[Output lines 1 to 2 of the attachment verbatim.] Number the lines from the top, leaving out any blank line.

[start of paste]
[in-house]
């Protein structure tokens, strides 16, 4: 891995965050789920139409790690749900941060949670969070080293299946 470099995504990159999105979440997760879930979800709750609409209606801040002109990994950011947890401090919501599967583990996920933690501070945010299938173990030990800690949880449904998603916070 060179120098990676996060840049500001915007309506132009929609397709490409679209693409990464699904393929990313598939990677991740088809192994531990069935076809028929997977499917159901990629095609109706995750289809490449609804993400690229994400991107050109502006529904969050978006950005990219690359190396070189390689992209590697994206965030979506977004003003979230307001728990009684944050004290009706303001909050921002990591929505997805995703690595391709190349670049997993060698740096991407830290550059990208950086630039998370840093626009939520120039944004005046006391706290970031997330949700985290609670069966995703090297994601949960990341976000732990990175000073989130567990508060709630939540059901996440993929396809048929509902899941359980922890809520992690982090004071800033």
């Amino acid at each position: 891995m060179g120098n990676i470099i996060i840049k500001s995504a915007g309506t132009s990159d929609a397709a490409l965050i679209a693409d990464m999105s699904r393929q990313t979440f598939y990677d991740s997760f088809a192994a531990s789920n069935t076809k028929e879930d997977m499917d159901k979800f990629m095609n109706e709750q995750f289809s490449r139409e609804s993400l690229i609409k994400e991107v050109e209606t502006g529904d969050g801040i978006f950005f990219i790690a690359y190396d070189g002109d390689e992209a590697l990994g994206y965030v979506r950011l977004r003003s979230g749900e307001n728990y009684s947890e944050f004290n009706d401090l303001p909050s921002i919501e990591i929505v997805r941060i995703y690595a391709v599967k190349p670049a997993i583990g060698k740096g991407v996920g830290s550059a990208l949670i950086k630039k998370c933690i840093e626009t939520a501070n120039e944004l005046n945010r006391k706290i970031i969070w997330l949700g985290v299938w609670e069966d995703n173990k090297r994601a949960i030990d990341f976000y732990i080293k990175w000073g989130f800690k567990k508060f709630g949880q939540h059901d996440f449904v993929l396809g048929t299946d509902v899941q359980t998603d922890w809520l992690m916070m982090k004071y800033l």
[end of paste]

[in-house]
């Protein structure tokens, strides 16, 4: 891995965050789920139409790690749900941060949670969070080293299946 470099995504990159999105979440997760879930979800709750609409209606801040002109990994950011947890401090919501599967583990996920933690501070945010299938173990030990800690949880449904998603916070 060179120098990676996060840049500001915007309506132009929609397709490409679209693409990464699904393929990313598939990677991740088809192994531990069935076809028929997977499917159901990629095609109706995750289809490449609804993400690229994400991107050109502006529904969050978006950005990219690359190396070189390689992209590697994206965030979506977004003003979230307001728990009684944050004290009706303001909050921002990591929505997805995703690595391709190349670049997993060698740096991407830290550059990208950086630039998370840093626009939520120039944004005046006391706290970031997330949700985290609670069966995703090297994601949960990341976000732990990175000073989130567990508060709630939540059901996440993929396809048929509902899941359980922890809520992690982090004071800033």